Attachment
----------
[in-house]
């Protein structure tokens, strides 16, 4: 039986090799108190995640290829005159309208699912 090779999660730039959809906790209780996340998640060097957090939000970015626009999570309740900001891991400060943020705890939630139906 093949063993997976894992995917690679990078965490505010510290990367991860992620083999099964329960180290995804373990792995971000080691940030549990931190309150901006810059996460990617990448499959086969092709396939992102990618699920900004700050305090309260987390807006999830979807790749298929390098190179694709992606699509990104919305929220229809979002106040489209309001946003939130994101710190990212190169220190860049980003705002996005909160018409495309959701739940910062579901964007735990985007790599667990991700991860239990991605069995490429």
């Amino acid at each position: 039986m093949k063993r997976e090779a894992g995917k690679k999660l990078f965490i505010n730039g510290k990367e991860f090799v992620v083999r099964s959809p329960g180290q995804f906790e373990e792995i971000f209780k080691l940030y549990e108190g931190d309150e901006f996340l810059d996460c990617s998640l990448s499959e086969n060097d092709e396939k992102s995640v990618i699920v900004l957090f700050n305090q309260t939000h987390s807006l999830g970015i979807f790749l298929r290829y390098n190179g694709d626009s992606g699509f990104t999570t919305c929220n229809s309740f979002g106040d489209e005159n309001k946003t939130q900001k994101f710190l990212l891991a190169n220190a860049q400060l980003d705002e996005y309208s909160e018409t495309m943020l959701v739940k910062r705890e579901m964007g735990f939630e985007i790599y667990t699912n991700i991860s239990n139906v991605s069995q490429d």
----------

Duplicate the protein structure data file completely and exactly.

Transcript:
[in-house]
């Protein structure tokens, strides 16, 4: 039986090799108190995640290829005159309208699912 090779999660730039959809906790209780996340998640060097957090939000970015626009999570309740900001891991400060943020705890939630139906 093949063993997976894992995917690679990078965490505010510290990367991860992620083999099964329960180290995804373990792995971000080691940030549990931190309150901006810059996460990617990448499959086969092709396939992102990618699920900004700050305090309260987390807006999830979807790749298929390098190179694709992606699509990104919305929220229809979002106040489209309001946003939130994101710190990212190169220190860049980003705002996005909160018409495309959701739940910062579901964007735990985007790599667990991700991860239990991605069995490429």
């Amino acid at each position: 039986m093949k063993r997976e090779a894992g995917k690679k999660l990078f965490i505010n730039g510290k990367e991860f090799v992620v083999r099964s959809p329960g180290q995804f906790e373990e792995i971000f209780k080691l940030y549990e108190g931190d309150e901006f996340l810059d996460c990617s998640l990448s499959e086969n060097d092709e396939k992102s995640v990618i699920v900004l957090f700050n305090q309260t939000h987390s807006l999830g970015i979807f790749l298929r290829y390098n190179g694709d626009s992606g699509f990104t999570t919305c929220n229809s309740f979002g106040d489209e005159n309001k946003t939130q900001k994101f710190l990212l891991a190169n220190a860049q400060l980003d705002e996005y309208s909160e018409t495309m943020l959701v739940k910062r705890e579901m964007g735990f939630e985007i790599y667990t699912n991700i991860s239990n139906v991605s069995q490429d």